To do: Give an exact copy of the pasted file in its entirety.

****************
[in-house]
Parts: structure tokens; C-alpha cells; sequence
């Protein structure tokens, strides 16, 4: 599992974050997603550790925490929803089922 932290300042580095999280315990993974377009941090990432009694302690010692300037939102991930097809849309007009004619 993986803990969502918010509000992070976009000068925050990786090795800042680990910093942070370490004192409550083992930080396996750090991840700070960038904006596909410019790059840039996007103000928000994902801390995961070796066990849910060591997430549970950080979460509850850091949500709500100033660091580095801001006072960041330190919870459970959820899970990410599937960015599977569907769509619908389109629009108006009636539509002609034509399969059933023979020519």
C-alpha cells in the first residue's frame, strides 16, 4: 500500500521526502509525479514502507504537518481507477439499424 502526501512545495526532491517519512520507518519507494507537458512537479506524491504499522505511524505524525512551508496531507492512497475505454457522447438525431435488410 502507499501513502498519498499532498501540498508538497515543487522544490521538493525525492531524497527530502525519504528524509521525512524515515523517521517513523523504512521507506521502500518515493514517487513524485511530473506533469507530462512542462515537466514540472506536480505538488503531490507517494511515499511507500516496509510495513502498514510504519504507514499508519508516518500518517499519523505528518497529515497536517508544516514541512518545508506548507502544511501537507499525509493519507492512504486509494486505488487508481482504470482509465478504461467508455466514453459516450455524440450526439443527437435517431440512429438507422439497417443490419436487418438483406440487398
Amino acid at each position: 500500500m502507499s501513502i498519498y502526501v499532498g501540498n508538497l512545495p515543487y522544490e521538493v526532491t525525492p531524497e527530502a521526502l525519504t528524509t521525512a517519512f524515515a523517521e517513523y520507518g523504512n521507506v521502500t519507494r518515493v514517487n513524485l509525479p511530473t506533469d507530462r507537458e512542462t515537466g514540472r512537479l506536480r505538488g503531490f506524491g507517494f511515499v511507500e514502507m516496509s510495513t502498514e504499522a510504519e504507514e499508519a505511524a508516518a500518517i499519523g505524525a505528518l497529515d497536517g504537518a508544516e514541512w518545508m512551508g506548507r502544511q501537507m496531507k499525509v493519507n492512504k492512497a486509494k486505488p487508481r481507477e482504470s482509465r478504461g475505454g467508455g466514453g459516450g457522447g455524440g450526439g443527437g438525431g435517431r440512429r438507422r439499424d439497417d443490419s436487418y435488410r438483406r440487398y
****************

[in-house]
Parts: structure tokens; C-alpha cells; sequence
């Protein structure tokens, strides 16, 4: 599992974050997603550790925490929803089922 932290300042580095999280315990993974377009941090990432009694302690010692300037939102991930097809849309007009004619 993986803990969502918010509000992070976009000068925050990786090795800042680990910093942070370490004192409550083992930080396996750090991840700070960038904006596909410019790059840039996007103000928000994902801390995961070796066990849910060591997430549970950080979460509850850091949500709500100033660091580095801001006072960041330190919870459970959820899970990410599937960015599977569907769509619908389109629009108006009636539509002609034509399969059933023979020519």
C-alpha cells in the first residue's frame, strides 16, 4: 500500500521526502509525479514502507504537518481507477439499424 502526501512545495526532491517519512520507518519507494507537458512537479506524491504499522505511524505524525512551508496531507492512497475505454457522447438525431435488410 502507499501513502498519498499532498501540498508538497515543487522544490521538493525525492531524497527530502525519504528524509521525512524515515523517521517513523523504512521507506521502500518515493514517487513524485511530473506533469507530462512542462515537466514540472506536480505538488503531490507517494511515499511507500516496509510495513502498514510504519504507514499508519508516518500518517499519523505528518497529515497536517508544516514541512518545508506548507502544511501537507499525509493519507492512504486509494486505488487508481482504470482509465478504461467508455466514453459516450455524440450526439443527437435517431440512429438507422439497417443490419436487418438483406440487398
Amino acid at each position: 500500500m502507499s501513502i498519498y502526501v499532498g501540498n508538497l512545495p515543487y522544490e521538493v526532491t525525492p531524497e527530502a521526502l525519504t528524509t521525512a517519512f524515515a523517521e517513523y520507518g523504512n521507506v521502500t519507494r518515493v514517487n513524485l509525479p511530473t506533469d507530462r507537458e512542462t515537466g514540472r512537479l506536480r505538488g503531490f506524491g507517494f511515499v511507500e514502507m516496509s510495513t502498514e504499522a510504519e504507514e499508519a505511524a508516518a500518517i499519523g505524525a505528518l497529515d497536517g504537518a508544516e514541512w518545508m512551508g506548507r502544511q501537507m496531507k499525509v493519507n492512504k492512497a486509494k486505488p487508481r481507477e482504470s482509465r478504461g475505454g467508455g466514453g459516450g457522447g455524440g450526439g443527437g438525431g435517431r440512429r438507422r439499424d439497417d443490419s436487418y435488410r438483406r440487398y